I've tried all the Mozilla browsers (not the very newest though) and found them a little clunky and ugly.

Try the newest. Very skinnable too, with a couple of UI skins that are actually worth using. As far as Opera, I don't like adware, and to me it's not worth the extra money over Mozilla for a clean version.

16 posted on 06/19/2004 8:06:53 PM PDT by antiRepublicrat
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To: Long Cut

I just downloaded and installed Firefox 9.0. It's smaller (4.8 meg) than 8.0 and seems to run a bit faster There are a few glitches with some of the plugins but it has an update feature to fix them. I'm using it with Slackware (Linux) and Windows both with no problems. It's worth the upgrade.


17 posted on 06/19/2004 8:16:07 PM PDT by WTSand
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To: radiohead
I just wish my bank would support it for my online bill paying.

I use Mozilla for Bank of America online with no problem.  Great convenience.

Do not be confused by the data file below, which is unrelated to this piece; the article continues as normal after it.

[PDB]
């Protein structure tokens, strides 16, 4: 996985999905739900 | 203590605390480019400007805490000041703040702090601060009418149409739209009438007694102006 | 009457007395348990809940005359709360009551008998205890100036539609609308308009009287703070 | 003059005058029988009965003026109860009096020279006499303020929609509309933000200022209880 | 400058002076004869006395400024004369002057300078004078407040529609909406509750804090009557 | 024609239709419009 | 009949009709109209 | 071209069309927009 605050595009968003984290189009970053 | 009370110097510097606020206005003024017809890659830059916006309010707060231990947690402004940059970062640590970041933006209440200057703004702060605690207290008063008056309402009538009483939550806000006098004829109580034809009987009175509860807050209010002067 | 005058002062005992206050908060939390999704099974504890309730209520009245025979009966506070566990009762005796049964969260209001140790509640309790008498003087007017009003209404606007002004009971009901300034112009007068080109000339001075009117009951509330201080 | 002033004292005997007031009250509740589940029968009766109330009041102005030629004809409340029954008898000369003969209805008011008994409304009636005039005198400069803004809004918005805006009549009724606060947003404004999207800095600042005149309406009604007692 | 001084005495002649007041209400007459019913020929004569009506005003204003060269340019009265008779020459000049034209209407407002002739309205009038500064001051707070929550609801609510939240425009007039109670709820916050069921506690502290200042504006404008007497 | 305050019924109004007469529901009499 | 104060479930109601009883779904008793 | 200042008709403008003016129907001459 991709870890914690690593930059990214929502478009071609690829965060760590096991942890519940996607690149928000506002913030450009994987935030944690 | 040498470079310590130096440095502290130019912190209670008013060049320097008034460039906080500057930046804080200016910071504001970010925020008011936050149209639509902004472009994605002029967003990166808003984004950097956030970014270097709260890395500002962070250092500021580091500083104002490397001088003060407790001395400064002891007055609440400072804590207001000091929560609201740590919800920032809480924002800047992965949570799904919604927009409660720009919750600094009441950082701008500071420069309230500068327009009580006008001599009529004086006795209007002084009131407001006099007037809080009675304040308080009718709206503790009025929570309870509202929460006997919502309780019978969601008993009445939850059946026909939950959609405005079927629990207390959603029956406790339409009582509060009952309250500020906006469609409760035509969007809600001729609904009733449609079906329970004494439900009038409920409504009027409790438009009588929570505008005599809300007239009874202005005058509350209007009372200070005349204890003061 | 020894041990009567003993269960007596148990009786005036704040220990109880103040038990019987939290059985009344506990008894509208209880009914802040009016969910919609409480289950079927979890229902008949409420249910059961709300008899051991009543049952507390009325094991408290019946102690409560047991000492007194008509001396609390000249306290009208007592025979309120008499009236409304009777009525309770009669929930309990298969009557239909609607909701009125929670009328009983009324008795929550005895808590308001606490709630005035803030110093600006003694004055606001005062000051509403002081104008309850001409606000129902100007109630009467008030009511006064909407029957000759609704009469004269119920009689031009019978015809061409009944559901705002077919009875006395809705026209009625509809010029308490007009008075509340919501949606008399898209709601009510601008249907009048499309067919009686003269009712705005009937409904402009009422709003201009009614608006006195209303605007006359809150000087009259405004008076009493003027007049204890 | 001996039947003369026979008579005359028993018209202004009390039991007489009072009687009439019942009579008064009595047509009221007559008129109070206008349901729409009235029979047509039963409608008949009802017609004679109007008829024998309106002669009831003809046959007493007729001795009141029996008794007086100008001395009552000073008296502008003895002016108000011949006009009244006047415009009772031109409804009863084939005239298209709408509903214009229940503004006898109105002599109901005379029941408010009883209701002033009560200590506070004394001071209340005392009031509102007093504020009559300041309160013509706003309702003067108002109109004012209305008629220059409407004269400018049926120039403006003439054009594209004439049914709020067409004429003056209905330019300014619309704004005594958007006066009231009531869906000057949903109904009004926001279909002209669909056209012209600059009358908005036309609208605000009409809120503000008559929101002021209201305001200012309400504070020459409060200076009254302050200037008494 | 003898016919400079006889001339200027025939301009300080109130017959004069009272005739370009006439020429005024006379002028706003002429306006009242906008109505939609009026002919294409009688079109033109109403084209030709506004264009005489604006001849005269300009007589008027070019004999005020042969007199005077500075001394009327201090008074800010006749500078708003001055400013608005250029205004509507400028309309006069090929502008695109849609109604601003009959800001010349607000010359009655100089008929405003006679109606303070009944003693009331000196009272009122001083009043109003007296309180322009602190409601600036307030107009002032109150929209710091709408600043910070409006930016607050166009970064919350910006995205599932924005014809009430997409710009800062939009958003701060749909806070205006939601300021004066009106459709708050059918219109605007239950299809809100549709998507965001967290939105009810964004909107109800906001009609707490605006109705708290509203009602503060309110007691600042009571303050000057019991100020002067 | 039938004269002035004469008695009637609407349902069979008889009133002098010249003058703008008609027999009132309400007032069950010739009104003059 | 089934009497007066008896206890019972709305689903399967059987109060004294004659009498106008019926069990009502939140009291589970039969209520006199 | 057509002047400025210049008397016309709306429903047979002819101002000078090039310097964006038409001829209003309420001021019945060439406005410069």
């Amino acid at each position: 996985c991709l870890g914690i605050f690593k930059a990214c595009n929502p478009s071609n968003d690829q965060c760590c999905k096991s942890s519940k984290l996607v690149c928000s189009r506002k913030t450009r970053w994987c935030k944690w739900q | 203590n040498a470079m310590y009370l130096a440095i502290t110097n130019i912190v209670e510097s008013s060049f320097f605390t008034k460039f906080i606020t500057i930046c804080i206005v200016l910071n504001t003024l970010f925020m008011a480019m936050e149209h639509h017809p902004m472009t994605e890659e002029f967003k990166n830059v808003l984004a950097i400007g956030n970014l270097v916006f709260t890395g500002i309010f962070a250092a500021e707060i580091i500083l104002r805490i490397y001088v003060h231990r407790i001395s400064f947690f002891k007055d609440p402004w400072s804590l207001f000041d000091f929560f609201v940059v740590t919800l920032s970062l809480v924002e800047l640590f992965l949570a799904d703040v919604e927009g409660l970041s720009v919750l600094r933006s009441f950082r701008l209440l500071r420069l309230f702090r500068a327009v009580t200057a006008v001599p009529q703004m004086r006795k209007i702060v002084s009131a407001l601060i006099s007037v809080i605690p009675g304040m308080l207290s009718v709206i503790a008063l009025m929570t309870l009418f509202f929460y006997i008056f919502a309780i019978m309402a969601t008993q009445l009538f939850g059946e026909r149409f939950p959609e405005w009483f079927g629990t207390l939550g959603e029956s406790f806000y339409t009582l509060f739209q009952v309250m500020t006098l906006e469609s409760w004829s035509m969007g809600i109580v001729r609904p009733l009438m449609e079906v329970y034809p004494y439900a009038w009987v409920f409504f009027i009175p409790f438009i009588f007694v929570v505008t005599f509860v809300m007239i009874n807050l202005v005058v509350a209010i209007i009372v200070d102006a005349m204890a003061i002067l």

18 posted on 06/19/2004 8:43:07 PM PDT by gcruse (http://gcruse.typepad.com/)
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To: WestCoastGal

FYI


19 posted on 06/19/2004 8:47:01 PM PDT by ChefKeith (NASCAR...everything else is just a game!(Except War))
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To: WTSand

The only thing that really "bugs" me is that my visited links don't change color, even though they're clearly marked as different under Tools->Options->Fonts & Colors.

Other than that, I love Firefox.


20 posted on 06/19/2004 8:56:03 PM PDT by scott7278 ("FR will NOT be used to help replace Bush with a Democrat." -- Jim Robinson, 2/01/04)